The candidate of the former, Dr Nicolas Avellaneda, triumphed over General Mitre, not without suspicions of tampering with the returns; and the unsuccessful party appealed to arms. The new president, however, who was installed in office on the 12th of October, took active steps to suppress the revolution, which never assumed a really serious character.
President Avellaneda was frightened at the results of his action, and to avoid a collision ordered the troops to be withdrawn.
In the month of June 1880, President Avellaneda and his ministers left Buenos Aires, and this act was considered by the porteno leaders equivalent to a declaration of war.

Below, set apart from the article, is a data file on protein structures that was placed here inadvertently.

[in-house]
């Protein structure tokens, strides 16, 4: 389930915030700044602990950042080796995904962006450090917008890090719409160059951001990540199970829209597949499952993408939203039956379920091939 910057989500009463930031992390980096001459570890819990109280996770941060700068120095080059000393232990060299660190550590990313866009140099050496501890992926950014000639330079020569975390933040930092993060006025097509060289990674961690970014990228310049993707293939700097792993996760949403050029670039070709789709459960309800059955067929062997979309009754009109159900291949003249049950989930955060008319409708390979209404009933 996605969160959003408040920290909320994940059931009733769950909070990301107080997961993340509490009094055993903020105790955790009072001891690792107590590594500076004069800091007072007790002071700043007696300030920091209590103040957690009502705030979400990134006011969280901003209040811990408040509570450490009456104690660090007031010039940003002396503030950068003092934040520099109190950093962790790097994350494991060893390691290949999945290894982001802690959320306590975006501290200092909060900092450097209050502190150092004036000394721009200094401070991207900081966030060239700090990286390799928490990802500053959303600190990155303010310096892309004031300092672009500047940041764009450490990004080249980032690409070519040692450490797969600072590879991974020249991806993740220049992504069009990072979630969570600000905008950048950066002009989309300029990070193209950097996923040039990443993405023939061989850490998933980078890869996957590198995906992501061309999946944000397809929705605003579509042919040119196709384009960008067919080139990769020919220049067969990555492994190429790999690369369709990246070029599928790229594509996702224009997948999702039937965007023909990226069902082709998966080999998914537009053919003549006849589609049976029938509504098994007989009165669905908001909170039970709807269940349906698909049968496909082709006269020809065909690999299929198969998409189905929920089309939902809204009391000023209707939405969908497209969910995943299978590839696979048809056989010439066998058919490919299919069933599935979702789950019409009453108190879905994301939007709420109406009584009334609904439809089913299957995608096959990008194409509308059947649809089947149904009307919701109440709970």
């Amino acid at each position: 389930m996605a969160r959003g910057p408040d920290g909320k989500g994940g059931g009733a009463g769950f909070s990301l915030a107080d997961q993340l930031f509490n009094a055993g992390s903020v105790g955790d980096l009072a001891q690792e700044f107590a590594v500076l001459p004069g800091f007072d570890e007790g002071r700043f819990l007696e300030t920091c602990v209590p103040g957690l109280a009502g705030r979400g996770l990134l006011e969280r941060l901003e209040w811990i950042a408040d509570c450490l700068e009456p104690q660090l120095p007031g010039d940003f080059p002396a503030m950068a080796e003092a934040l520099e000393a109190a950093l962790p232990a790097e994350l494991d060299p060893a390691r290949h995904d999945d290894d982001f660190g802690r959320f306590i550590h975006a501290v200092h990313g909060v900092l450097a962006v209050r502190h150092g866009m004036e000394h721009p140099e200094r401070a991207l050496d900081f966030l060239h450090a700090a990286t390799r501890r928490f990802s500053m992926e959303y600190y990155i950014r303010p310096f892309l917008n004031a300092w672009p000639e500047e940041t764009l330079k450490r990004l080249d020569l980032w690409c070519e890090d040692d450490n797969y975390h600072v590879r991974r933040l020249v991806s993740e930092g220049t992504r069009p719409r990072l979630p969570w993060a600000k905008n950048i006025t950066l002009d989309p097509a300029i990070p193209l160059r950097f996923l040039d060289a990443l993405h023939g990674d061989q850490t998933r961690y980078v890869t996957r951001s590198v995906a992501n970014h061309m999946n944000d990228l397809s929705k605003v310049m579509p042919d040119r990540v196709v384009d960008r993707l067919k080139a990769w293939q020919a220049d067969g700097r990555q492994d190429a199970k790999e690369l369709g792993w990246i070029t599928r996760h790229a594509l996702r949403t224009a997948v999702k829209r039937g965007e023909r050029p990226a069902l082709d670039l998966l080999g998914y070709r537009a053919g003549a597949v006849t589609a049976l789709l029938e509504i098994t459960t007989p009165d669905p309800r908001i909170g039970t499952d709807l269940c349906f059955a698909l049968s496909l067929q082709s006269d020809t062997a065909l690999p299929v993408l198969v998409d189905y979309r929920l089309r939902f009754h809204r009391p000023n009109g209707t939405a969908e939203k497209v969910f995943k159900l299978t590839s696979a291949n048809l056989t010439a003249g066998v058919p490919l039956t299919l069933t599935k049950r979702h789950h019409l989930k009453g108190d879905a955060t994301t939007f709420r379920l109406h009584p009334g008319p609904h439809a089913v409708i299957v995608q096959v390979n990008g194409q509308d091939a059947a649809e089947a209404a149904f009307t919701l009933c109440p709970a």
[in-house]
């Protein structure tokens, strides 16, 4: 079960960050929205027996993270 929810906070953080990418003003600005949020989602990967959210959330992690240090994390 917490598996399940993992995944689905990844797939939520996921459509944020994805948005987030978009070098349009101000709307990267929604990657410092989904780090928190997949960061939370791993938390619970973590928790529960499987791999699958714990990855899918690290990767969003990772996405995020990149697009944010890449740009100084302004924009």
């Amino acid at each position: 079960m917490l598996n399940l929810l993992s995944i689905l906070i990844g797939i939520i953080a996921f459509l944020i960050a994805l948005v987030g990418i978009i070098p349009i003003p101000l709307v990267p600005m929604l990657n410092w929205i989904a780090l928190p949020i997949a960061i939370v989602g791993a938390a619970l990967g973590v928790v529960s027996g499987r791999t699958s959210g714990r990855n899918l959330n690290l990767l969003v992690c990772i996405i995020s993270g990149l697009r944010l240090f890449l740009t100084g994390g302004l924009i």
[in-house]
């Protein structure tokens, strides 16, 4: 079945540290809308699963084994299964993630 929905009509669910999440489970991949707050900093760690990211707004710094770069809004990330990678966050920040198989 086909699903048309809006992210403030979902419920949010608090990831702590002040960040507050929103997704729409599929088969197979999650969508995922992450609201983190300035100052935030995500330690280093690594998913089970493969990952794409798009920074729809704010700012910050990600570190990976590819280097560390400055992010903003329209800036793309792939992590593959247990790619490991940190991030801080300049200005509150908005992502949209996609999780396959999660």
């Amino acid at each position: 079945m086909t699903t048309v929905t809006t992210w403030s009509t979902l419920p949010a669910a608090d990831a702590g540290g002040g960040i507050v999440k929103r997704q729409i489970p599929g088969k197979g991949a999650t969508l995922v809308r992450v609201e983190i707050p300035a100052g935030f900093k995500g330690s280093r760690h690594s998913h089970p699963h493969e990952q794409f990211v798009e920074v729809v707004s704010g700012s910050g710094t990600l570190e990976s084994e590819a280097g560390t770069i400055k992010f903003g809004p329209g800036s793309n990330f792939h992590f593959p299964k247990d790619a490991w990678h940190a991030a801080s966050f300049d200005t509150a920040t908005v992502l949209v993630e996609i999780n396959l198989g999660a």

The vice-president of the confederation, Carlos Pellegrini, who had been minister of war under presidents Avellaneda and Roca and had had much administrative experience, succeeded without opposition to the vacant post.
It has been suggested that Marti is identical with Avellaneda, the writer of a spurious continuation (1614) to Don Quixote; but he died before the first part of Don Quixote was published (1605).